- July 24, 2016
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FSB Chair updates G20 Finance Ministers and Central Bank Governors on progress in advancing the FSB’s 2016 priorities
The Financial Stability Board (FSB) published a letter from Mark Carney, Chair of the FSB, which was sent to G20 Finance Ministers and Central Bank Governors ahead of their meeting in Chengdu on 23-24 July.
In the letter, the FSB Chair notes that, thus far this year, the global economy and financial system have weathered two spikes in uncertainty and risk aversion. In both cases, the global financial system continued to function effectively, and the financial system dampened aftershocks from these events rather than amplifying them. This resilience in the face of stress demonstrates the enduring benefits of G20 post-crisis reforms. It also reinforces the importance of finishing the job of implementing these reforms.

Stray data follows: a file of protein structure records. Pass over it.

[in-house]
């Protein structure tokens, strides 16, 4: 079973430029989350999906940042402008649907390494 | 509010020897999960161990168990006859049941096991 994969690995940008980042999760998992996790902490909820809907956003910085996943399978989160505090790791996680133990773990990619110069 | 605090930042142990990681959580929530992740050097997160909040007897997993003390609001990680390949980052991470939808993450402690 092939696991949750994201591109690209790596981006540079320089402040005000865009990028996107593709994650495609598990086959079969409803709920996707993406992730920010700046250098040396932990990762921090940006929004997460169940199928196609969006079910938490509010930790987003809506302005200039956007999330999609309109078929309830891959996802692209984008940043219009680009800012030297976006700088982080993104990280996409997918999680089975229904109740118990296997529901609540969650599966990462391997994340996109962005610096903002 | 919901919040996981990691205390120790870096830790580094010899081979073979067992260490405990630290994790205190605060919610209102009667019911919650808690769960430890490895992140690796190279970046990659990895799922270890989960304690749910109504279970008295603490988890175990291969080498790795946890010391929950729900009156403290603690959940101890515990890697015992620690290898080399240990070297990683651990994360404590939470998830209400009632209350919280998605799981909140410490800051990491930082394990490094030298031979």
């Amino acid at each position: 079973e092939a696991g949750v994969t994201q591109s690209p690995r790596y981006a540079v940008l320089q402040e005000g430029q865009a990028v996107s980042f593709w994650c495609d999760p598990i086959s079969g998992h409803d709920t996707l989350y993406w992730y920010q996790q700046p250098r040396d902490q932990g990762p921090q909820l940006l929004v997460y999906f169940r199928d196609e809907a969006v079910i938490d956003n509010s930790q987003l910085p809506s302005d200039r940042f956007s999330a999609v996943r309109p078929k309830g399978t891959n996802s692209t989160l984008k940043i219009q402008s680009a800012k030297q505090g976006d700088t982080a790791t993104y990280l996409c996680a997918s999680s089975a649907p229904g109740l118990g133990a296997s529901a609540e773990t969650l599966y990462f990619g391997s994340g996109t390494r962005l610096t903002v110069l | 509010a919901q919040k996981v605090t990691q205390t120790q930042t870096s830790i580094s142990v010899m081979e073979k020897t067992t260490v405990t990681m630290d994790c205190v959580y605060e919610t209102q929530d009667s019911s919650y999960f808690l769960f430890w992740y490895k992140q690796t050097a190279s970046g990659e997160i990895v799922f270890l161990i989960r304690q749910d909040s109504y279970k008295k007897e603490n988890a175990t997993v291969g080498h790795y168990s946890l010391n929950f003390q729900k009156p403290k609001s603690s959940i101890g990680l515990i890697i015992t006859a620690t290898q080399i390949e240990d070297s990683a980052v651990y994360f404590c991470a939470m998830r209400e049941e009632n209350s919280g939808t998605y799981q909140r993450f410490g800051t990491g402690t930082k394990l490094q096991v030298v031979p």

The letter outlines the progress the FSB is making in advancing its priorities for 2016:
- Promoting a coordinated programme of reforms to deliver resilient sources of market-based finance, including addressing structural vulnerabilities associated with asset management activities;
- Developing robust financial market infrastructure, including assessing policies on central counterparty resilience, recovery and resolvability, and recommending any necessary improvements; and
- Supporting effective macroprudential arrangements, by drawing lessons from national experiences of the practical application of macroprudential policy frameworks and tools working in partnership with the International Monetary Fund and Bank for International Settlements.
Alongside these current priorities, the FSB is also:
- Pursuing the full and consistent implementation of post-crisis reforms, while addressing material unintended consequences;
- Addressing new and emerging vulnerabilities in the financial system, including those associated with conduct, correspondent banking and climate change; and
- Monitoring the potentially systemic implications of financial technology innovations, and the systemic risks arising from operational disruptions.
Re-disseminated by The Asian Banker